WEST BEND — The Washington County District Attorney's Office has cleared the deputy who shot and killed the suspect in a violent crime spree in the Town of Kewaskum on Feb 3.
Law enforcement say Nicholas S. Pingel, 30 of West Bend, broke into an elderly couple's home and fatally shot a 72-year-old resident, and then entered a neighbor's home, stole a shotgun and fatally shot a 77-year-old resident.
When law enforcement arrived, a deputy opened fire on the suspect, hitting him, and law enforcement later found the suspect dead nearby.
The deputy, Lee Goodman, a 9-year veteran of the office, was placed on administrative leave as is protocol.
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The Washington County Sheriff's Office announced Wednesday that Goodman's actions were within the scope of the law, "by protecting himself and others when he used deadly force."
Washington County District Attorney Mark Bensen came to that conclusion after reviewing the independent police investigation conducted by the Wisconsin Department of Justice's Division of Criminal Investigations.
Deputy Goodman has now returned to regular service.
With the deputy cleared, Washington County Sheriff Martin R. Schulteis released new details into the crime spree that shocked the Washington County community that day.
Moments before the gun battle
Deputy Goodman was responding along Forest Road to the scene that afternoon. At a point, the deputy realized he was responding to a shots fired incident. Just before arriving, he noticed an armed person standing along the road a little over a half-mile north of the first crime scene. That person was armed with a shotgun, Sheriff Schulteis says.
As the deputy approached the person in his marked squad car, the suspect leveled the shotgun - later learned to be stolen from the second victim - and fired one round, the sheriff says. The round did not hit the deputy or the squad car.
The deputy backed his squad around a curve in the road "to establish a north perimeter, out of view of the suspect, in an attempt to deescalate the incident."
The deputy then got out of the car and positioned himself behind the vehicle with his rifle.
As more law enforcement arrived, the deputy commanded the suspect to drop the shotgun. "He once again decided to escalate the situation by shouldering the weapon and pointing it at the deputies," according to Sheriff Schulteis.
There was an exchange of gunfire from about 120 yards, and the suspect was hit with one round in the chest. The sheriff says the deputy fired first.
Deputies lost contact with the suspect and maintained a perimeter around the area. They eventually located him nearby with a drone. Life-saving measures were attempted, but the suspect, later identified as Nicholas Pingel, died from the gunshot wound.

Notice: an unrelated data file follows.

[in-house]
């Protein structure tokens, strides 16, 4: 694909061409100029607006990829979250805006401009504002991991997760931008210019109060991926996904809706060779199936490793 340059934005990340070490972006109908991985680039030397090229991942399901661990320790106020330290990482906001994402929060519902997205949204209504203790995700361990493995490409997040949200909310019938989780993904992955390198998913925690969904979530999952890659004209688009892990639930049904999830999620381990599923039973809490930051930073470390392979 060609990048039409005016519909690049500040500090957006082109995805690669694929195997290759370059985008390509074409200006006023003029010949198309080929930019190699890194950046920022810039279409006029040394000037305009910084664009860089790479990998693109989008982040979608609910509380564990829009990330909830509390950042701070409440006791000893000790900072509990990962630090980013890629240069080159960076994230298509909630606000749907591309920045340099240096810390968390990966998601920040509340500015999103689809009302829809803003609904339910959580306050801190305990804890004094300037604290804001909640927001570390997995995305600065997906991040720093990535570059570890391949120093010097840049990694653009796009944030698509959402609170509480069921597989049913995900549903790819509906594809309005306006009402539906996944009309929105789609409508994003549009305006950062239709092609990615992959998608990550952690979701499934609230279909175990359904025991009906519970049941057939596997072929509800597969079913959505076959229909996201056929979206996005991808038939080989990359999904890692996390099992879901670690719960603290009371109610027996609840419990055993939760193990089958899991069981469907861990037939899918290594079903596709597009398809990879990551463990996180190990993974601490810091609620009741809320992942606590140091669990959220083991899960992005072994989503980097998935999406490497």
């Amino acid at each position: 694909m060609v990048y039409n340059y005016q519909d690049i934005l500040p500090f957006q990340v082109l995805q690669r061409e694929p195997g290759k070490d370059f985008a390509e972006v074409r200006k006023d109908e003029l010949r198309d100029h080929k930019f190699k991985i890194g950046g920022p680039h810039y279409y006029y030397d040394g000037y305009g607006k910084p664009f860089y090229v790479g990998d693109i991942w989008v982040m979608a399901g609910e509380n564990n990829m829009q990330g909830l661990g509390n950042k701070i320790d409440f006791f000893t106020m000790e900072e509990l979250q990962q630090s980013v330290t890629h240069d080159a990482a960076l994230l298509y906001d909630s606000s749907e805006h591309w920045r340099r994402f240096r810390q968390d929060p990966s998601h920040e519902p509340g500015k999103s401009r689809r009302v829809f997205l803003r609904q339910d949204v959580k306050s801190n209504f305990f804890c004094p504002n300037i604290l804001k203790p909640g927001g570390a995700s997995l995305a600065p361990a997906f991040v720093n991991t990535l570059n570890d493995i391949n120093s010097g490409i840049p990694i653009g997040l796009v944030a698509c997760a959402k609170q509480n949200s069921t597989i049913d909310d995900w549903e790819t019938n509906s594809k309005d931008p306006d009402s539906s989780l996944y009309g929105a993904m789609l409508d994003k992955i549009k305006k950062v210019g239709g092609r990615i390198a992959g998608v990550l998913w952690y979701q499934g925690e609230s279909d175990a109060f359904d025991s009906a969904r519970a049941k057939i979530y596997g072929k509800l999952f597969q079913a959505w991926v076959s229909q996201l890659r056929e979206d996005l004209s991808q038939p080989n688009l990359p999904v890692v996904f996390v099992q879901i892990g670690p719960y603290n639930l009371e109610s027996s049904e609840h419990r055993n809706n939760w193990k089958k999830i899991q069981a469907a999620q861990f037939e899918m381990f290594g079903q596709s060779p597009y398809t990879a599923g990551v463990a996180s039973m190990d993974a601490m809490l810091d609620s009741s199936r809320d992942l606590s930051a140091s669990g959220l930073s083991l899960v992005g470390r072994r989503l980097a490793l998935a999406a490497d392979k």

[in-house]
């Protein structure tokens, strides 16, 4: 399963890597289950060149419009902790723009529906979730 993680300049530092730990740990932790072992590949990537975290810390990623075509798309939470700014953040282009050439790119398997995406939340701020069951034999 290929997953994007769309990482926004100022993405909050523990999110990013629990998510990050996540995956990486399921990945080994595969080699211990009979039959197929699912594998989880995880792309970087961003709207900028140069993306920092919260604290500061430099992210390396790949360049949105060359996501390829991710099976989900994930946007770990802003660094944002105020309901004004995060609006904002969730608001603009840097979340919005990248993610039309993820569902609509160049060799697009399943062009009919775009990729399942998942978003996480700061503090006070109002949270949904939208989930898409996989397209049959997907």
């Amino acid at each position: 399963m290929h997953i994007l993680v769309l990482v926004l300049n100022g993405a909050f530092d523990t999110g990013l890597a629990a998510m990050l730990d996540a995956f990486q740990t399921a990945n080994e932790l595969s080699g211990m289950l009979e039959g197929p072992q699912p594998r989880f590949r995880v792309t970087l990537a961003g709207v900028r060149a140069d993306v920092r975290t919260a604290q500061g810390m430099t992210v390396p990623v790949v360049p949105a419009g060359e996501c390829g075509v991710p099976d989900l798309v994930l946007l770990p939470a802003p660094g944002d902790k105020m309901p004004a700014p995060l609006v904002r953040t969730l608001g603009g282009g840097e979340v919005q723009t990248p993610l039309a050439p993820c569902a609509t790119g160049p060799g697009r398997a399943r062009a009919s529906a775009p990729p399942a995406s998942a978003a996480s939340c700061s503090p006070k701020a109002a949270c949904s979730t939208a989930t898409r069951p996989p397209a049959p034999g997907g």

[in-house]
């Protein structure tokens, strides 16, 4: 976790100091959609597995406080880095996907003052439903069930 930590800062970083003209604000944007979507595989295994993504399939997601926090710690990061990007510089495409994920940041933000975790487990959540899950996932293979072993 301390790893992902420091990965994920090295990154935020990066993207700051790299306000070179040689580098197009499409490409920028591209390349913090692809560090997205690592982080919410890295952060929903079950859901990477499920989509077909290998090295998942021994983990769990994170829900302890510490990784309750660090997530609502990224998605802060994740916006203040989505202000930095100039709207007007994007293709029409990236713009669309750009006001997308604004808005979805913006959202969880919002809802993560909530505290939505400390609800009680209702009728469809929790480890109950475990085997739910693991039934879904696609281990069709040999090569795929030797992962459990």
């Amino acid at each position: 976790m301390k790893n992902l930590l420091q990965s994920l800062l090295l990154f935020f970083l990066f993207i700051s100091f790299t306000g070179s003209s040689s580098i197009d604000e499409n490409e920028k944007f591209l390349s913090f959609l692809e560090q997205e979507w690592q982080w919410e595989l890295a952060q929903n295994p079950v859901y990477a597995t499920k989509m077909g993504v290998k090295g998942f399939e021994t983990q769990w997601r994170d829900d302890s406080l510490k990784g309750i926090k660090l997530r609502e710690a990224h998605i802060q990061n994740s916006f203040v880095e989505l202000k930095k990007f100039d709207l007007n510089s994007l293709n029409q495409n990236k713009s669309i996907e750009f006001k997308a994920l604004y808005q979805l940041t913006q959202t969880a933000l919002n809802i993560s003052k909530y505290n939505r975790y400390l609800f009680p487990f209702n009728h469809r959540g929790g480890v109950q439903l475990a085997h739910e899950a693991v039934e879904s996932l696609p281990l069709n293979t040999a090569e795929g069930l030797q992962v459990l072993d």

Sheriff Schulteis concludes with this statement:
"Our office will conduct our own independent internal investigation and tactical debrief to determine what we could have improved on; we owe that to the community we serve. Having said that, all facts point to the unfortunate reality that the tragic outcome was dictated by the suspect rather than the law enforcement response. The deputy acted with courage and bravery. The actions he took were consistent with his training, and in accordance with the law, while facing extreme stress and danger. I welcome the deputy back to serve the citizens of Washington County."
Details about the suspect
On Feb. 9, the Washington County Sheriff's Office released new details from their own investigation. According to a statement, Pingel was the lone suspect in the crime spree leading up to the gun battle between Pingel and law enforcement.
The Sheriff's Office states that Pingel has a criminal record dating back to 2010 involving a number of minor investigations, civil forfeitures as well as misdemeanor and felony arrests. From 2014 to 2016, Pingel was arrested for several burglaries and was eventually sent to prison.
Pingel has spent most of the last four years behind bars, criminal records show. He was released from prison on Dec. 1, 2020, and was placed on extended supervision with the Wisconsin Department of Corrections.
The Sheriff's Office states interviews with family members and associates suggest Pingel struggled with substantial mental health issues and was disconnected from family members during the week before the incident. Pingel stopped taking his medication, which helped him cope with the mental illness, the Office believes.
Pingel was living at an acquaintance's apartment in West Bend starting on Jan. 29. He was asked to leave the apartment the next day due to erratic behavior. He may have been covertly staying overnight in the common basement area of that apartment during the nights leading up to the crime spree, the Sheriff's Office says.
Interviews also suggest that drug use could be a factor to his erratic behavior, according to the Office.